John Wilkes, an English politician, born in London, Oct. 17, 1727, died there, Dec. 27, 1797. He was the son of a rich distiller, and was educated at Hertford and Aylesbury, and afterward studied at Leyden. In 1757 he entered parliament, and in 1762 started the "North Briton" newspaper for the purpose of assailing the administration of Lord Bute. After that minister's downfall, the " North Briton " continued its attacks upon the government, Wilkes being aided, it is said, by Lord Temple and the poet Churchill. The king's speech at the close of parliament in 1763 claimed for Great Britain the merit of the peace closing the seven years' war. The "North Briton" charged the monarch with falsehood. Wilkes was arrested and committed to the tower, but in a few days was discharged by means of a writ of habeas corpus, on the plea of his privilege as member of parliament. The house of commons at the next session, however, declared the paper in question to be a seditious libel, ordered it to be burned, and passed a special law for the author's prosecution. The populace took up the side of Wilkes, and when the attempt was made to burn the obnoxious numbera riot ensued. Wilkes also won his suit against the under-secretary of state for the seizure of his papers, the jury giving him £1,000 damages.

In January, 1764, he was expelled from the house of commons; and the upper house having accused him of writing an obscene poem called an "Essay on Woman," he was tried before Lord Mansfield and found guilty, and, as he had fled to France, was outlawed.

He returned to England four years afterward, and was again elected to parliament from Middlesex. He now gave himself up to the court of king's bench, but it refused to commit him. Having been at once rearrested, he was rescued from the officers by the mob, but voluntarily went into confinement. On the day when parliament met, a large crowd assembled in front of his prison to conduct him to the house of commons. A riot followed, and several of the mob were shot by the military. The sentence of outlawry was reversed by Lord Mansfield; but Wilkes was convicted of two libels, fined £1,000, and sentenced to 22 months' imprisonment. Having charged Lord Weymouth with planning " the horrid massacre in St. George's fields," as the quelling of the riot was called, he was again expelled from parliament, and a new election was ordered for Middlesex. Wilkes was returned without opposition, but the house declared him incapable of sitting. Three other elections had the same result, and at last the commons declared his opponent Col. Luttrell elected, on the ground that the votes cast for Wilkes were void. Wilkes, though in prison, now became the most popular man in England. His contest with the ministry was regarded as one for the preservation of the rights of the people.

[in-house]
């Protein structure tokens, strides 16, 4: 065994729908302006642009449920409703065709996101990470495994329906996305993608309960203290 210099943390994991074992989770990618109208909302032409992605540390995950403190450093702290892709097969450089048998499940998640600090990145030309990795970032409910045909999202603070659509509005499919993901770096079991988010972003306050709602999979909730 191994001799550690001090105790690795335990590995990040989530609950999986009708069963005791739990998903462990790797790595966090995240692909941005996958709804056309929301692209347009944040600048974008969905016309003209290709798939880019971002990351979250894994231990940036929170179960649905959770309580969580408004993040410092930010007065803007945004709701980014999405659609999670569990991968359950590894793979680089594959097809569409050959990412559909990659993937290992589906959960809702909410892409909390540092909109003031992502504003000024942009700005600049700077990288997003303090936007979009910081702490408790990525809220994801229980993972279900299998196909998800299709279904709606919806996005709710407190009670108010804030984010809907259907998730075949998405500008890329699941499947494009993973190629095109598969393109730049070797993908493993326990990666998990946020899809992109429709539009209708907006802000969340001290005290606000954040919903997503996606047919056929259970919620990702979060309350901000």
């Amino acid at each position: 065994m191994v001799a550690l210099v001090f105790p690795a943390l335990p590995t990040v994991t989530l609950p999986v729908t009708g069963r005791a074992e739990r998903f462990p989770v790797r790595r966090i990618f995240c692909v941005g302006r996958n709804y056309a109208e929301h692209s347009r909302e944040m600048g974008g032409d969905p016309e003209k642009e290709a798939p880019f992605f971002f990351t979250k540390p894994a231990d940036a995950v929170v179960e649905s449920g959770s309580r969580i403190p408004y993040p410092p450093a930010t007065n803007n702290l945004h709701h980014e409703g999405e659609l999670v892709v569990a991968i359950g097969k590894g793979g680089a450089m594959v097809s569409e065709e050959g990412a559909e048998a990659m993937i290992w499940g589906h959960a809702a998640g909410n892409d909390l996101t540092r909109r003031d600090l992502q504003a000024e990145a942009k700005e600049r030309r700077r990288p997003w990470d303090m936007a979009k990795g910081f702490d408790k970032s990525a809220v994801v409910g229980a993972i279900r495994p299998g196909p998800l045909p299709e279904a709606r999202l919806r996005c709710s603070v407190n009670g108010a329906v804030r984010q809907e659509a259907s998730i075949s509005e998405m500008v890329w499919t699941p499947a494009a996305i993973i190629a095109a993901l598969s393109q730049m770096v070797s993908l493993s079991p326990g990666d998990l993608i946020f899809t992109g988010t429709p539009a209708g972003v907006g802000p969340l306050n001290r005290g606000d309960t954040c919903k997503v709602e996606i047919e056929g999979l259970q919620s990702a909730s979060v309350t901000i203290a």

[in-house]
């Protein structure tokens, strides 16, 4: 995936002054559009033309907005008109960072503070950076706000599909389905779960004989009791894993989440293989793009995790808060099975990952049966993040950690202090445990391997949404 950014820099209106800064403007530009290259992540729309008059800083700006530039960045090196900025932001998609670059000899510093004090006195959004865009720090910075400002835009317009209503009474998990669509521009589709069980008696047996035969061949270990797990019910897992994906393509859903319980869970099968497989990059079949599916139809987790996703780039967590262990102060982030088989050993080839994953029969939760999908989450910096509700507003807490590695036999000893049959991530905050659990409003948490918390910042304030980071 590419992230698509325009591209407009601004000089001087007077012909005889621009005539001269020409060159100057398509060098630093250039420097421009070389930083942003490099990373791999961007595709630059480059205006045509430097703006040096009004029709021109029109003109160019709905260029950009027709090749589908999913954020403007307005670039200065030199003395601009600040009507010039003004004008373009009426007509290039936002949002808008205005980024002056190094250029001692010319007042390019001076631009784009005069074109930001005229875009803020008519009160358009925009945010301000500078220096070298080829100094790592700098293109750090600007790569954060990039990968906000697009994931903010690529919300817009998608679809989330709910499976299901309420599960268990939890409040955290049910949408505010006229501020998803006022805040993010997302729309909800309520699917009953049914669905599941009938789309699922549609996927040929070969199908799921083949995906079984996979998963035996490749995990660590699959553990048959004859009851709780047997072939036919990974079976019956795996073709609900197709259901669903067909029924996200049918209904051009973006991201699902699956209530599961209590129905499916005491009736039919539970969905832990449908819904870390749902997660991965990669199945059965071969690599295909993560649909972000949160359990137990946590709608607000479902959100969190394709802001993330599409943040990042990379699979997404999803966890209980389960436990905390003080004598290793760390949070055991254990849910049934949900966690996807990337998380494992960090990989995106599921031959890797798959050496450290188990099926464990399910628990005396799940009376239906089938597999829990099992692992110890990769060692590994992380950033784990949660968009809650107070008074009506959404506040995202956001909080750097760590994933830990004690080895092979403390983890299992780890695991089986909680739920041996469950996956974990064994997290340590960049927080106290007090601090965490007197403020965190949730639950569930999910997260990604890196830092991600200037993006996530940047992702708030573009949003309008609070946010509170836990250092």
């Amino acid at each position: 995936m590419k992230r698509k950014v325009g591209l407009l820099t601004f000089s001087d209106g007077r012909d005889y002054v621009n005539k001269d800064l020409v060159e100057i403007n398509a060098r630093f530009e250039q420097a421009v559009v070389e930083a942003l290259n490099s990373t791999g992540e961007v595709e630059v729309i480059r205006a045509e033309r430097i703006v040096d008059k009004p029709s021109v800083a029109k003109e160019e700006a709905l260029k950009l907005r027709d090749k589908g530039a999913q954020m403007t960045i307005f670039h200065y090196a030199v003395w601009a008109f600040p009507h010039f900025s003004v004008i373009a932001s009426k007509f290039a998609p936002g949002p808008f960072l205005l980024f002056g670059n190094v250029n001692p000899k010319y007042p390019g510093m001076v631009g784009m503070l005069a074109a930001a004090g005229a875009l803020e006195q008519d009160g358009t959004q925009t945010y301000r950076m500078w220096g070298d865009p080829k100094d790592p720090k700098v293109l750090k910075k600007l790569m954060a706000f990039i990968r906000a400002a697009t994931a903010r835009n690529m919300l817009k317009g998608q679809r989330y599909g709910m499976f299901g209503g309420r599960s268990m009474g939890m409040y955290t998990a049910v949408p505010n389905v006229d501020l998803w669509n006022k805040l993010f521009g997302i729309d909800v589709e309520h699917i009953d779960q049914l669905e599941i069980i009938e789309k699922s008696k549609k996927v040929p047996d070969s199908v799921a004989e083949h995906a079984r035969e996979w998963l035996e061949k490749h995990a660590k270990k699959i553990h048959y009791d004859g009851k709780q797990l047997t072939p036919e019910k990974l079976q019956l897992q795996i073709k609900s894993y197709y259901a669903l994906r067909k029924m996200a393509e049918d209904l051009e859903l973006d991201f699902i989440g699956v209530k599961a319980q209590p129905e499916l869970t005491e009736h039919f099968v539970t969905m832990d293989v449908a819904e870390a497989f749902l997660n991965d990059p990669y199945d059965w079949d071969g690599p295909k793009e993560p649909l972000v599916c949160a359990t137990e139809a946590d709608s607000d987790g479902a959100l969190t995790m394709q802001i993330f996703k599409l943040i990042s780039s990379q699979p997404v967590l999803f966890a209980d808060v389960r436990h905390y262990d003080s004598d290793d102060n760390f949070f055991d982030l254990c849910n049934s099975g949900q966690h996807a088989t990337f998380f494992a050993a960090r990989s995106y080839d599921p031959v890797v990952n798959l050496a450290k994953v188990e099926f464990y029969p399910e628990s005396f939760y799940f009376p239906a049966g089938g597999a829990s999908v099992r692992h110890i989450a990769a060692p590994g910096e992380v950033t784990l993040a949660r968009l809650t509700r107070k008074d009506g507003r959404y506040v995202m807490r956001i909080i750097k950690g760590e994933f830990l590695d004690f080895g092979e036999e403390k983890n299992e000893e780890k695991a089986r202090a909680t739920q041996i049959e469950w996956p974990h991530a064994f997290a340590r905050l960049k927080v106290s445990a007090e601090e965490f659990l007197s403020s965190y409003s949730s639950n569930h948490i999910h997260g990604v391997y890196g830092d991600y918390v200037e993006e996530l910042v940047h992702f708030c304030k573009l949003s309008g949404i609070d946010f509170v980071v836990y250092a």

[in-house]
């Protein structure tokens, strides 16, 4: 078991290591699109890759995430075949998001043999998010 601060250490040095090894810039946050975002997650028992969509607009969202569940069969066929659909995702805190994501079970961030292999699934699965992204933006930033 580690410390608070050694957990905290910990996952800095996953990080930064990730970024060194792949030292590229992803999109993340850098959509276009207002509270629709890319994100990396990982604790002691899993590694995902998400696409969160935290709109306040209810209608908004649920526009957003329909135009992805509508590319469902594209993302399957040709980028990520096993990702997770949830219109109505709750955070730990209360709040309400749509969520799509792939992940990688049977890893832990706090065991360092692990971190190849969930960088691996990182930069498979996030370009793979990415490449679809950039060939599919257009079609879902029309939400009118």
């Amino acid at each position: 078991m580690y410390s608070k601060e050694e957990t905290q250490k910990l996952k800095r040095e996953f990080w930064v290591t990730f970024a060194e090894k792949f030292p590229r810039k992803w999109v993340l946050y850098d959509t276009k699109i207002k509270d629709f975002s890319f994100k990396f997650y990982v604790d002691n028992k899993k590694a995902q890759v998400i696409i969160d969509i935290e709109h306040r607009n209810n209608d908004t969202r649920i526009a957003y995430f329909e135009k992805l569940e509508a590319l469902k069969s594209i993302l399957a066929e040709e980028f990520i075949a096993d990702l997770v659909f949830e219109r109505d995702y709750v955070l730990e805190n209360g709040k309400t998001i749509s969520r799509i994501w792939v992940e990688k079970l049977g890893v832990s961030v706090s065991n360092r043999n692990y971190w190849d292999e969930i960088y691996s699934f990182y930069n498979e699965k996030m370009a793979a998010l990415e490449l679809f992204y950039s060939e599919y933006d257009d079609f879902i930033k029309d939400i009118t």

Costly presents were sent him, and £20,000 was raised to pay his debts. In November, 1769, a jury gave him £4,000 damages against Lord Halifax for false imprisonment. In April, 1770, he was set at liberty and elected alderman of London. He was twice commanded to attend at the bar of the house to answer for his conduct in that office, but refused to appear except as member for Middlesex. The house finally evaded the contest by summoning him to appear on April 8 and adjourning to the 9th. In 1771 Wilkes was elected sheriff of London, and in 1774 lord mayor; and in the latter year he was again elected to parliament for Middlesex and took his seat. From 1779 till his death he was chamberlain of London. In 1782 he succeeded in procuring the expunging of the resolutions of expulsion from the records, on the ground that they were subversive of the rights of electors. He published translations and editions of several classics. His "Letters to his Daughter" from 1774 to 1796 were printed in 1804; and in 1805 Almon published his correspondence in five volumes, with a biography. - See "Biographies of John Wilkes and William Cobbett," by the Rev. John Watson (London, 1870), and " Wilkes, Sheridan, and Fox: the Opposition under George the Third," by W. F. Rae (London, 1874).